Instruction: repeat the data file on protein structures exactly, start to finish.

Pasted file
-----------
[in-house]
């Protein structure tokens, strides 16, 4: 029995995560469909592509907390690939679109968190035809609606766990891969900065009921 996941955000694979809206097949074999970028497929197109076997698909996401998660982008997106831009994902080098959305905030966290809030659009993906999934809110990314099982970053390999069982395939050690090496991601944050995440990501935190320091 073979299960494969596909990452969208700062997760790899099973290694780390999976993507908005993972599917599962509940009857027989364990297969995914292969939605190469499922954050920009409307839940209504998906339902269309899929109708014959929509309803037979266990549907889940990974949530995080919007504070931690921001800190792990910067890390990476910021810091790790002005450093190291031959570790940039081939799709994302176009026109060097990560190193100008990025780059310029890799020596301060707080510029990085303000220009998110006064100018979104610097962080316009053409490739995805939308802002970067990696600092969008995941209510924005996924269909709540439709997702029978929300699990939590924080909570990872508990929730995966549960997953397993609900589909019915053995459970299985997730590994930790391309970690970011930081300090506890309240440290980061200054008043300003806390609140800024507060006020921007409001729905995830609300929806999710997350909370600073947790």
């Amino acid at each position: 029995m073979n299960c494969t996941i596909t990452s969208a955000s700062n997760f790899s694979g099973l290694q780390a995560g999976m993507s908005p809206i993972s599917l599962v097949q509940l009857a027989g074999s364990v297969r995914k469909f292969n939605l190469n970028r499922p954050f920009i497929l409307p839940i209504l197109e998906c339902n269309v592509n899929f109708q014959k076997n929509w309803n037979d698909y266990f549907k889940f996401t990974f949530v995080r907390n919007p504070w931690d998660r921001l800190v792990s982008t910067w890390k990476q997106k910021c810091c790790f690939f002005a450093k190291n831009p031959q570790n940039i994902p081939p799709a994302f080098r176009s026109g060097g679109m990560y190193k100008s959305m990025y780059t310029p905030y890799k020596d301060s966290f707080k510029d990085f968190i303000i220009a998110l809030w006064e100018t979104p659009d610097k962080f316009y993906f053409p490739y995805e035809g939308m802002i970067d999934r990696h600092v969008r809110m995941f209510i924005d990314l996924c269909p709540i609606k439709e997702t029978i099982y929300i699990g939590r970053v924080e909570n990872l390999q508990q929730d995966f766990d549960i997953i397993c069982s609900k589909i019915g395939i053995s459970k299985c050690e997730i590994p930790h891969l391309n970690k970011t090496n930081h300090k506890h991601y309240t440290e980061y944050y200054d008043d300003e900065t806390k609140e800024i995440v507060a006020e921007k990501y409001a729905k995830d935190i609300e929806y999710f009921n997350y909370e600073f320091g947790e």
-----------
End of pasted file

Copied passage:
[in-house]
């Protein structure tokens, strides 16, 4: 029995995560469909592509907390690939679109968190035809609606766990891969900065009921 996941955000694979809206097949074999970028497929197109076997698909996401998660982008997106831009994902080098959305905030966290809030659009993906999934809110990314099982970053390999069982395939050690090496991601944050995440990501935190320091 073979299960494969596909990452969208700062997760790899099973290694780390999976993507908005993972599917599962509940009857027989364990297969995914292969939605190469499922954050920009409307839940209504998906339902269309899929109708014959929509309803037979266990549907889940990974949530995080919007504070931690921001800190792990910067890390990476910021810091790790002005450093190291031959570790940039081939799709994302176009026109060097990560190193100008990025780059310029890799020596301060707080510029990085303000220009998110006064100018979104610097962080316009053409490739995805939308802002970067990696600092969008995941209510924005996924269909709540439709997702029978929300699990939590924080909570990872508990929730995966549960997953397993609900589909019915053995459970299985997730590994930790391309970690970011930081300090506890309240440290980061200054008043300003806390609140800024507060006020921007409001729905995830609300929806999710997350909370600073947790």
């Amino acid at each position: 029995m073979n299960c494969t996941i596909t990452s969208a955000s700062n997760f790899s694979g099973l290694q780390a995560g999976m993507s908005p809206i993972s599917l599962v097949q509940l009857a027989g074999s364990v297969r995914k469909f292969n939605l190469n970028r499922p954050f920009i497929l409307p839940i209504l197109e998906c339902n269309v592509n899929f109708q014959k076997n929509w309803n037979d698909y266990f549907k889940f996401t990974f949530v995080r907390n919007p504070w931690d998660r921001l800190v792990s982008t910067w890390k990476q997106k910021c810091c790790f690939f002005a450093k190291n831009p031959q570790n940039i994902p081939p799709a994302f080098r176009s026109g060097g679109m990560y190193k100008s959305m990025y780059t310029p905030y890799k020596d301060s966290f707080k510029d990085f968190i303000i220009a998110l809030w006064e100018t979104p659009d610097k962080f316009y993906f053409p490739y995805e035809g939308m802002i970067d999934r990696h600092v969008r809110m995941f209510i924005d990314l996924c269909p709540i609606k439709e997702t029978i099982y929300i699990g939590r970053v924080e909570n990872l390999q508990q929730d995966f766990d549960i997953i397993c069982s609900k589909i019915g395939i053995s459970k299985c050690e997730i590994p930790h891969l391309n970690k970011t090496n930081h300090k506890h991601y309240t440290e980061y944050y200054d008043d300003e900065t806390k609140e800024i995440v507060a006020e921007k990501y409001a729905k995830d935190i609300e929806y999710f009921n997350y909370e600073f320091g947790e």